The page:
Union Carbide said Monday that it intends to sell its home and automotive products division, the maker of such familiar products as Prestone antifreeze and Glad plastic bags, for $800 million in a leveraged buy-out to a group formed by First Boston Corp.
The deal largely completes the company’s plans to sell all of its consumer goods lines, a move it undertook to defuse a takeover threat mounted by GAF Corp. and its chairman, Samuel Heyman.
Separately, the company announced a drop in net income for the calendar first quarter to $43.3 million on sales of $1.72 billion, compared to $71 million on sales of $1.71 billion for the same period a year ago.
The figures do not include a non-recurring gain of $270 million that the company booked this year on the return to the company of surplus funds in its employee pension plans. They do reflect, however, an 81% increase in interest costs for the first quarter this year, largely reflecting the costs of its massive repurchase of stock.
That maneuver, in which about 99 million shares were retired, was also a takeover defense. Because of the stock buy-back, per-share net income rose to 38 cents from 34 cents despite the lower total profit. The figures were adjusted for a 3-for-1 stock split earlier this year.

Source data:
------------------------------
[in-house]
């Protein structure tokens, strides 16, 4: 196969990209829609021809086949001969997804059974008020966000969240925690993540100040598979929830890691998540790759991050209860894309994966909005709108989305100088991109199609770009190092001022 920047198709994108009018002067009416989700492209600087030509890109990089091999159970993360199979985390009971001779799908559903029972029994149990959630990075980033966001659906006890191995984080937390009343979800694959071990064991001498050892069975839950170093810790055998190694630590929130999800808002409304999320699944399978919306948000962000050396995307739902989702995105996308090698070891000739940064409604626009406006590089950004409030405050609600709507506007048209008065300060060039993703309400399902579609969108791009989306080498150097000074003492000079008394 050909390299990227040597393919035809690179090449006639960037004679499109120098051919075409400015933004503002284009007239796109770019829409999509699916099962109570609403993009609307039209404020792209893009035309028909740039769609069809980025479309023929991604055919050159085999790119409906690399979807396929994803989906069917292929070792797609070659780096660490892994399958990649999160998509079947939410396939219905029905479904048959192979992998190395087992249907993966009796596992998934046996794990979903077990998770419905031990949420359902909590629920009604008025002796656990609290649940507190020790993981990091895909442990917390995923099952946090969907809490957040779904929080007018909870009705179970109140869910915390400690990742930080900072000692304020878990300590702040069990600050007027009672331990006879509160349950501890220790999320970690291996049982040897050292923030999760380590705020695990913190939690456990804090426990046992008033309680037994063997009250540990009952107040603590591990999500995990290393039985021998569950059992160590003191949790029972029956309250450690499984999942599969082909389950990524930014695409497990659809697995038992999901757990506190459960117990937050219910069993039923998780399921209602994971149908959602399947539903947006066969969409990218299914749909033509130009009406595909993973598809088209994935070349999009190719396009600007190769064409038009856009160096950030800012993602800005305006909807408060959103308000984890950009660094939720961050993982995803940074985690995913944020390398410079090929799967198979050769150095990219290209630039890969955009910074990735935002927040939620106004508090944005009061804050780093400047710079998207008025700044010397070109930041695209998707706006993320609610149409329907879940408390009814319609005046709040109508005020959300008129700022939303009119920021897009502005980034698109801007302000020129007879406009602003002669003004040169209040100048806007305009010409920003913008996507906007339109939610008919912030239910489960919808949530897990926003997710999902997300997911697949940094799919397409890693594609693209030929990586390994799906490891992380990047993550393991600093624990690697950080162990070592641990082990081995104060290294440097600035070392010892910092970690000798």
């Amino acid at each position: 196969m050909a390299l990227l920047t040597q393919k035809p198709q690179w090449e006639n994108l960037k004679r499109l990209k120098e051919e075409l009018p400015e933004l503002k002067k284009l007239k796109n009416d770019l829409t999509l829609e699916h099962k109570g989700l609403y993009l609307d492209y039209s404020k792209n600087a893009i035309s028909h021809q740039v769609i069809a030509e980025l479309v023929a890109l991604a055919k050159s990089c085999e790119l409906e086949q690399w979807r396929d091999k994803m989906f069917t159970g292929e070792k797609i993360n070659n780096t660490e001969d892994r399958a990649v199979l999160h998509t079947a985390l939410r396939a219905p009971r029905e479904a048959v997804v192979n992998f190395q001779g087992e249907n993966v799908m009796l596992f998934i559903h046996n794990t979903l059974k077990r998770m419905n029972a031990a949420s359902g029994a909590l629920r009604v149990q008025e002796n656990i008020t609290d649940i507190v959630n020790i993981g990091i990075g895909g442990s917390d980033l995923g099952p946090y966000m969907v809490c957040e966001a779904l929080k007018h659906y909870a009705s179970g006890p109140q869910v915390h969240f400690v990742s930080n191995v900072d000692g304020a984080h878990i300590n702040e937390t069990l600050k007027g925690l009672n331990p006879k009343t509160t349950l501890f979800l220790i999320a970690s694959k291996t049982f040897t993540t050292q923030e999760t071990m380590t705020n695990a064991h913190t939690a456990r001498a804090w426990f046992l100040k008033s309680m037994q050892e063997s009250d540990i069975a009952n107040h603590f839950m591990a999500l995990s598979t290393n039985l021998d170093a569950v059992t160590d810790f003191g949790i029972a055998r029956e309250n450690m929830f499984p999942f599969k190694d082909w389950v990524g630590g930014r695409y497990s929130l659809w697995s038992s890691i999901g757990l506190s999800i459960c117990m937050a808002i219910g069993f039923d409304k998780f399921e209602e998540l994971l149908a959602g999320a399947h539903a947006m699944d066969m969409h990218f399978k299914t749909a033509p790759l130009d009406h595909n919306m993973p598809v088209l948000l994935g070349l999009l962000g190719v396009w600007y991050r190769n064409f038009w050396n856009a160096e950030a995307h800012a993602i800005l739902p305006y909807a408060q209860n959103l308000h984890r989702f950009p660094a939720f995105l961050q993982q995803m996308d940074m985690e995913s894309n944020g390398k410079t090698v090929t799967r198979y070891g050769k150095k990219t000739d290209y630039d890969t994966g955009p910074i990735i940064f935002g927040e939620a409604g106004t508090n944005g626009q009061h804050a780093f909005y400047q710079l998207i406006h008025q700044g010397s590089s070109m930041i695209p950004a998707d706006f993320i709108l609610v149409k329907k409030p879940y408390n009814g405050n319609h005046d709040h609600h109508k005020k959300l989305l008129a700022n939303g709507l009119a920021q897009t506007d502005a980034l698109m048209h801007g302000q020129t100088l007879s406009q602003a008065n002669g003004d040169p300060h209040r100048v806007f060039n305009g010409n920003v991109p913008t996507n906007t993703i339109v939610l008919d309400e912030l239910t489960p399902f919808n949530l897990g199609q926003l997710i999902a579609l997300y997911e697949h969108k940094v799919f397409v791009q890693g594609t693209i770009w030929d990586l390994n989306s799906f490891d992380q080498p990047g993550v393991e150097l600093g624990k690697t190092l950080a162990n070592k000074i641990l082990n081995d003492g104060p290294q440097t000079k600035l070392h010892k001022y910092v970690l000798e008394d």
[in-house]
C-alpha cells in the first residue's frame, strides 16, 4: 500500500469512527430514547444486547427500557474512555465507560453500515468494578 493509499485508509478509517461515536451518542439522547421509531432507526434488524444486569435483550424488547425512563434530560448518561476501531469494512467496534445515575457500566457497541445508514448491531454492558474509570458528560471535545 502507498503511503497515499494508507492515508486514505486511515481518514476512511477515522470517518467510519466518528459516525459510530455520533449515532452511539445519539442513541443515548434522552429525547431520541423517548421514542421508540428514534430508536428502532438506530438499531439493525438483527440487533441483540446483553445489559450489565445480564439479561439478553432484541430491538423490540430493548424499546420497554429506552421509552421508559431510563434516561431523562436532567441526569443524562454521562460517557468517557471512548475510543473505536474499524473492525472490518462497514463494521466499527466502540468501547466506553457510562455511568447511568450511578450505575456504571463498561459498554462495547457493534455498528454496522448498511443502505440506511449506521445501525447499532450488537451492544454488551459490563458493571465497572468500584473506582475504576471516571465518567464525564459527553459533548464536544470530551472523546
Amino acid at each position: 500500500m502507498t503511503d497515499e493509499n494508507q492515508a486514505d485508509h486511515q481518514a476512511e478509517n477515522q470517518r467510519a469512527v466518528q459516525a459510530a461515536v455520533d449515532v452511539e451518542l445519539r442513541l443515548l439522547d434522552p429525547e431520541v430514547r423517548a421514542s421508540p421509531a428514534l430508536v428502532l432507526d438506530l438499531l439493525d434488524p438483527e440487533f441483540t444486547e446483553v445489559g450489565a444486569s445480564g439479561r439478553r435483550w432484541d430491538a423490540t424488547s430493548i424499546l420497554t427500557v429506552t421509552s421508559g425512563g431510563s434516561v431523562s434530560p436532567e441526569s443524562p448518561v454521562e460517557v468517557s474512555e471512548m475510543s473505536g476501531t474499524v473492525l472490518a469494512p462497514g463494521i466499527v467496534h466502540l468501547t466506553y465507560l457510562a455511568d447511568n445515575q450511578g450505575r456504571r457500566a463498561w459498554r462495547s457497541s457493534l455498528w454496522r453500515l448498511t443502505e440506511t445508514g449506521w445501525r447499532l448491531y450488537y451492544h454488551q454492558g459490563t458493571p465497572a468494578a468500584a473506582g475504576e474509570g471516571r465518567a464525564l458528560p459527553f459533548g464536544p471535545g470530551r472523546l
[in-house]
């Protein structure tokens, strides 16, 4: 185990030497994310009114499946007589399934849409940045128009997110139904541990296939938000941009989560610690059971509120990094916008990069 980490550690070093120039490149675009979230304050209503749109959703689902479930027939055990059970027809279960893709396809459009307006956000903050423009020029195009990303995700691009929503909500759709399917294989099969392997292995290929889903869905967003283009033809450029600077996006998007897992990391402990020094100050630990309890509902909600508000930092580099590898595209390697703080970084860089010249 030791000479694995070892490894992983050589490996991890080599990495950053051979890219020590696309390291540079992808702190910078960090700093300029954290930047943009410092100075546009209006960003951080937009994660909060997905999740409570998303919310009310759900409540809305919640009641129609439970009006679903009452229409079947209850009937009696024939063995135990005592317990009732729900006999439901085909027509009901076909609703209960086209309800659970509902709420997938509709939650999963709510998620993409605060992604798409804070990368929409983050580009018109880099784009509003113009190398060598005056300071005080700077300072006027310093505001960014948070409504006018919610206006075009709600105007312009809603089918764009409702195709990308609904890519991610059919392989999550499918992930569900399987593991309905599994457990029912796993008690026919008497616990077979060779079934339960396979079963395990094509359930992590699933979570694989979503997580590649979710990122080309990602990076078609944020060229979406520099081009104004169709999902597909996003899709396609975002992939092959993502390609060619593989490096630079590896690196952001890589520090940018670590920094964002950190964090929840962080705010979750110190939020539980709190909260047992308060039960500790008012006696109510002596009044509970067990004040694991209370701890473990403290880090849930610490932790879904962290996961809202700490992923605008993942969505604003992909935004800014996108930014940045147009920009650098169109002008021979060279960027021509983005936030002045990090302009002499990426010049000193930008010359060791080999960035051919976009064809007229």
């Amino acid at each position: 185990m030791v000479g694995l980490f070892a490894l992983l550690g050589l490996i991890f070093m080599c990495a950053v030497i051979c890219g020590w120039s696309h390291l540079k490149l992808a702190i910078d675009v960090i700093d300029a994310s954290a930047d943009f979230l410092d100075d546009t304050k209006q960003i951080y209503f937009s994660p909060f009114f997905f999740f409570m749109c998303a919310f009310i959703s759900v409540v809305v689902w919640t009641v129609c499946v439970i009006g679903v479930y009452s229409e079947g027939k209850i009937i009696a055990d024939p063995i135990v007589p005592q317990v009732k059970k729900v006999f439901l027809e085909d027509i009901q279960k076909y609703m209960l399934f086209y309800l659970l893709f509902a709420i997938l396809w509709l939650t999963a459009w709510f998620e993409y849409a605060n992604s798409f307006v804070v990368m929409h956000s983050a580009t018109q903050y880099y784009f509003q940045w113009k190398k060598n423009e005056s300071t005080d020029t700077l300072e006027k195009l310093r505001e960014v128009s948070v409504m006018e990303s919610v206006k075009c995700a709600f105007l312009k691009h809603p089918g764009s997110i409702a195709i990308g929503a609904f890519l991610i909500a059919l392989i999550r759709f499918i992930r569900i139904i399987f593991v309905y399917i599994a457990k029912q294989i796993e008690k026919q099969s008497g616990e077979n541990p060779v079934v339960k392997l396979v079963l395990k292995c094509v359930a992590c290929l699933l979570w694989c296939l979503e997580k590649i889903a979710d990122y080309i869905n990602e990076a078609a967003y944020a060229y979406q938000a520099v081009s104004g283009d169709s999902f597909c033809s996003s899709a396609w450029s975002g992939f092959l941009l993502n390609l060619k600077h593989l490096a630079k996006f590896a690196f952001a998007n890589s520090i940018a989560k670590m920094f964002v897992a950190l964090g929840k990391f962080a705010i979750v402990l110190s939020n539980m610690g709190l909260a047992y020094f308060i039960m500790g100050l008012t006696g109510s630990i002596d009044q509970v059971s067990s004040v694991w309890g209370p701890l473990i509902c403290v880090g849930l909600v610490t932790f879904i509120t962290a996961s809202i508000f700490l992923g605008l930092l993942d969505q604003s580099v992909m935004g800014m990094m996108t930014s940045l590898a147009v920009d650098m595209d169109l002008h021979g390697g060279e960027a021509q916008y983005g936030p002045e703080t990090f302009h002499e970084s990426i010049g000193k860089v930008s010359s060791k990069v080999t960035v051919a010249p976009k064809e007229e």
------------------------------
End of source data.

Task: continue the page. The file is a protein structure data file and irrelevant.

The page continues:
Interest costs were $131.5 million in the first quarter of 1986, compared to $73 million a year ago.
Union Carbide said in January that it would sell off its consumer products lines and distribute all proceeds in excess of $1.1 billion to its shareholders. The rationale was to steal a march on Heyman, whose intention had been to acquire the company for debt and pay off the acquisition loans by selling off the same operations. Instead, Union Carbide said, it would sell the units itself and distribute the gains directly to shareholders.